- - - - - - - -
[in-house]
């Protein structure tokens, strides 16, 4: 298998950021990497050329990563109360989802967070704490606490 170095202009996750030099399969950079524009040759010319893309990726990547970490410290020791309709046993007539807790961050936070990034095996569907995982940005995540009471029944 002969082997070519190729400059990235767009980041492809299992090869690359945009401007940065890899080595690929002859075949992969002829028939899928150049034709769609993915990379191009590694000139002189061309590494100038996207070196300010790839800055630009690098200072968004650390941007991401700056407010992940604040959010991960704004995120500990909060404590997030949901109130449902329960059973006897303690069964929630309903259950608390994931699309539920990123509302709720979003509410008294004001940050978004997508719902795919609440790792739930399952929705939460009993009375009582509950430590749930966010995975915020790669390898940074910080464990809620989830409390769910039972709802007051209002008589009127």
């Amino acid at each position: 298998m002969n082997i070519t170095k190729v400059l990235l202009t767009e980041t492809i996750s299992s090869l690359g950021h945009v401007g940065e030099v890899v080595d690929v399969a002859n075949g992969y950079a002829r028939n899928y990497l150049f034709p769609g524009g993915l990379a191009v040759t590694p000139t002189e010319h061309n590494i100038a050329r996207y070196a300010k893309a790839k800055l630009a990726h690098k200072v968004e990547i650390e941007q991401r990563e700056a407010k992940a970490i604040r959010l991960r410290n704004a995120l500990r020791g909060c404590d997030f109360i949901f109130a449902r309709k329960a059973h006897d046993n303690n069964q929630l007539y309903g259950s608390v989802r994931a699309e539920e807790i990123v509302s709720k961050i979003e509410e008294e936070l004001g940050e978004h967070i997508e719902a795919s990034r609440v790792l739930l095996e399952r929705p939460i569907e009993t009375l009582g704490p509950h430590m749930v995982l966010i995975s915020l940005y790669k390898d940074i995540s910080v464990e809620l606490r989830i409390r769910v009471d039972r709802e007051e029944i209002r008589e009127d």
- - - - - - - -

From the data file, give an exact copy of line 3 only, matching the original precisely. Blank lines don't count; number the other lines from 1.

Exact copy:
């Amino acid at each position: 298998m002969n082997i070519t170095k190729v400059l990235l202009t767009e980041t492809i996750s299992s090869l690359g950021h945009v401007g940065e030099v890899v080595d690929v399969a002859n075949g992969y950079a002829r028939n899928y990497l150049f034709p769609g524009g993915l990379a191009v040759t590694p000139t002189e010319h061309n590494i100038a050329r996207y070196a300010k893309a790839k800055l630009a990726h690098k200072v968004e990547i650390e941007q991401r990563e700056a407010k992940a970490i604040r959010l991960r410290n704004a995120l500990r020791g909060c404590d997030f109360i949901f109130a449902r309709k329960a059973h006897d046993n303690n069964q929630l007539y309903g259950s608390v989802r994931a699309e539920e807790i990123v509302s709720k961050i979003e509410e008294e936070l004001g940050e978004h967070i997508e719902a795919s990034r609440v790792l739930l095996e399952r929705p939460i569907e009993t009375l009582g704490p509950h430590m749930v995982l966010i995975s915020l940005y790669k390898d940074i995540s910080v464990e809620l606490r989830i409390r769910v009471d039972r709802e007051e029944i209002r008589e009127d």